What happens when red blood cells (RBCs) sickle?

Updated: May 12, 2021
  • Author: Joseph E Maakaron, MD; Chief Editor: Emmanuel C Besa, MD  more...
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Answer

When RBCs sickle, they gain Na+ and lose K+. Membrane permeability to Ca++ increases, possibly due, in part, to impairment in the Ca++ pump that depends on adenosine triphosphatase (ATPase). The intracellular Ca++ concentration rises to 4 times the reference level. The membrane becomes more rigid, possibly due to changes in cytoskeletal protein interactions; however, these changes are not found consistently. In addition, whether calcium is responsible for membrane rigidity is not clear.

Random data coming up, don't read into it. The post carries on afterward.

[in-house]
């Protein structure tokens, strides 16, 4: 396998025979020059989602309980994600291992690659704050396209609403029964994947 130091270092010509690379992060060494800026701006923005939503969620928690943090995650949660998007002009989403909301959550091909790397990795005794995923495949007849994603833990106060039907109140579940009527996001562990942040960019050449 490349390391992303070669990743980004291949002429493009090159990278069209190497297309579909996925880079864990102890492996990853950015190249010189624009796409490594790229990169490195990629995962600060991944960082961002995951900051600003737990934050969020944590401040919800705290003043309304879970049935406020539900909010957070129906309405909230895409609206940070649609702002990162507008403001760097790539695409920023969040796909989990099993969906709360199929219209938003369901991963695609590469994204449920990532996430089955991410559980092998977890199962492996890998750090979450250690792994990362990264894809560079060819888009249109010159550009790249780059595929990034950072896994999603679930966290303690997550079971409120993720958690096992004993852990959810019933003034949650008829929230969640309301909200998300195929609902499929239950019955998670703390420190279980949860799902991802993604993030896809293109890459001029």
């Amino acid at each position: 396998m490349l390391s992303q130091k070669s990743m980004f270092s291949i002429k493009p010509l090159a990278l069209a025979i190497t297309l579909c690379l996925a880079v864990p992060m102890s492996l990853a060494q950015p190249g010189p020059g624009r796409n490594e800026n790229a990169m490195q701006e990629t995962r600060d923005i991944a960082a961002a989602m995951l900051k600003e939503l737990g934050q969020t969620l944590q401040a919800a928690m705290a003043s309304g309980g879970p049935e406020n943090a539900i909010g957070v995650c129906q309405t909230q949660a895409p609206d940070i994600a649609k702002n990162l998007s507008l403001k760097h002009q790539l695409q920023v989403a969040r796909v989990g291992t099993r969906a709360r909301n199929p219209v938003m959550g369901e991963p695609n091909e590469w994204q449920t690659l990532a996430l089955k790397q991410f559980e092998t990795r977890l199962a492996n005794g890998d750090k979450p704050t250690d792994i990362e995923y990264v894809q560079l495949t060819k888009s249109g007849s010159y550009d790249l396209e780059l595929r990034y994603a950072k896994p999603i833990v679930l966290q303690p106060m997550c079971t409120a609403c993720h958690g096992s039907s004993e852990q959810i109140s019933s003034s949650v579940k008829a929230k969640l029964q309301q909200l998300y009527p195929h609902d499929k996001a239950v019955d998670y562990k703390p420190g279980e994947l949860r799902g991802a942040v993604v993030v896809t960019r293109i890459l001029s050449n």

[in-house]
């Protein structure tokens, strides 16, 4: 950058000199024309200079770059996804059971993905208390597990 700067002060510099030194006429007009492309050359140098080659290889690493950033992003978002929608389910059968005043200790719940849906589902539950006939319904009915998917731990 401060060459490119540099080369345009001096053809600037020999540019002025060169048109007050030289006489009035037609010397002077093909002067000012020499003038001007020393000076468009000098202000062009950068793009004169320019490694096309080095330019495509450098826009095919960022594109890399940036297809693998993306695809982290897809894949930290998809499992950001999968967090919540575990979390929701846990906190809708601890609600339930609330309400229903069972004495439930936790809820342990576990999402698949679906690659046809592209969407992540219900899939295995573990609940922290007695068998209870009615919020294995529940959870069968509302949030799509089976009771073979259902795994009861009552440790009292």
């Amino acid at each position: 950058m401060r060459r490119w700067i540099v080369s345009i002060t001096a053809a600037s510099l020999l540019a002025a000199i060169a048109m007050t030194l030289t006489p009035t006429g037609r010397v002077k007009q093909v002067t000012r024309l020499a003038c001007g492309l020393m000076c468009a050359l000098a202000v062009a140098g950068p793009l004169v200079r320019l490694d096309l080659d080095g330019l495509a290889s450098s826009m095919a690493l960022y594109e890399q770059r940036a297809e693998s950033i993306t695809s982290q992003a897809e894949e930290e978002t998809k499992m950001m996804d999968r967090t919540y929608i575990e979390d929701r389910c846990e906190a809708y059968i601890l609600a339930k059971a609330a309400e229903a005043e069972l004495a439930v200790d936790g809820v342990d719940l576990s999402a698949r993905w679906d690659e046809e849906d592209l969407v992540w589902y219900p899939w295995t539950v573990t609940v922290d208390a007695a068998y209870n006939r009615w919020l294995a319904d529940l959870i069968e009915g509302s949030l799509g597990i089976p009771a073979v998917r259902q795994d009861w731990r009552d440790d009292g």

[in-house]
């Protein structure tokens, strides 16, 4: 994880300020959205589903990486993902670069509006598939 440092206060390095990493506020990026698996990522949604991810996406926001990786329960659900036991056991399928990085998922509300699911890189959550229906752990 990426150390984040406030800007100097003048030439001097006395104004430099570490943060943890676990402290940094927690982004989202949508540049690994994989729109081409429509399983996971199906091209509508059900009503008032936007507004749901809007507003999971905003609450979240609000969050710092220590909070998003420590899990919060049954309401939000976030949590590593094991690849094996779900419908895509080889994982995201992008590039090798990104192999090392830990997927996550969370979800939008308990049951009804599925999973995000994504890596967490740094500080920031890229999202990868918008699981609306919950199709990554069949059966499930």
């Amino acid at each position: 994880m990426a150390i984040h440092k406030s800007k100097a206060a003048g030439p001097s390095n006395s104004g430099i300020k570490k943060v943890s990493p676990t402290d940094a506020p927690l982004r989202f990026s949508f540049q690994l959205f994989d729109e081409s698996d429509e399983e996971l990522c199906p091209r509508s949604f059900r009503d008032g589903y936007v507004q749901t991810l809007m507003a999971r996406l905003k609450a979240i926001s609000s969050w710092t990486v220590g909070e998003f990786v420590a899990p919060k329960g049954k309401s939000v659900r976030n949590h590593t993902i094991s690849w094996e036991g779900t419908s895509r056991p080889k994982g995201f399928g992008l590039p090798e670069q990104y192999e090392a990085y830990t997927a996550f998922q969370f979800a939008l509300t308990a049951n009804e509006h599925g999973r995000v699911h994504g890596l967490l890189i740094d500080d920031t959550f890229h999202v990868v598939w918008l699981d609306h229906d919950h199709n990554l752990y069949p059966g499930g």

Membrane vesicle formation occurs, and the lipid bilayer is perturbed. The outer leaflet has increased amounts of phosphatidyl ethanolamine and contains phosphatidylserine. The latter may play a role as a contributor to thrombosis, acting as a catalyst for plasma clotting factors. Membrane rigidity can be reversed in vitro by replacing HbS with HbA, suggesting that HbS interacts with the cell membrane.


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